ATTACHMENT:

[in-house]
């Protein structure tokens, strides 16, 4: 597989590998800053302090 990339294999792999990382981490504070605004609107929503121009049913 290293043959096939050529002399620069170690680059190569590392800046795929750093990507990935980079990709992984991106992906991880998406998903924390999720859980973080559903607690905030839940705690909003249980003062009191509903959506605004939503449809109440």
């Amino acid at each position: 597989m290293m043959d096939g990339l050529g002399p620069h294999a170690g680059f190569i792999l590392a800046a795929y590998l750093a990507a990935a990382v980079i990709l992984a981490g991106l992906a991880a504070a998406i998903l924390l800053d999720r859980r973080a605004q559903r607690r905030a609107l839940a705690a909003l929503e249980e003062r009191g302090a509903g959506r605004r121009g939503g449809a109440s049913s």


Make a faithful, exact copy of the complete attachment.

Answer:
[in-house]
């Protein structure tokens, strides 16, 4: 597989590998800053302090 990339294999792999990382981490504070605004609107929503121009049913 290293043959096939050529002399620069170690680059190569590392800046795929750093990507990935980079990709992984991106992906991880998406998903924390999720859980973080559903607690905030839940705690909003249980003062009191509903959506605004939503449809109440």
């Amino acid at each position: 597989m290293m043959d096939g990339l050529g002399p620069h294999a170690g680059f190569i792999l590392a800046a795929y590998l750093a990507a990935a990382v980079i990709l992984a981490g991106l992906a991880a504070a998406i998903l924390l800053d999720r859980r973080a605004q559903r607690r905030a609107l839940a705690a909003l929503e249980e003062r009191g302090a509903g959506r605004r121009g939503g449809a109440s049913s």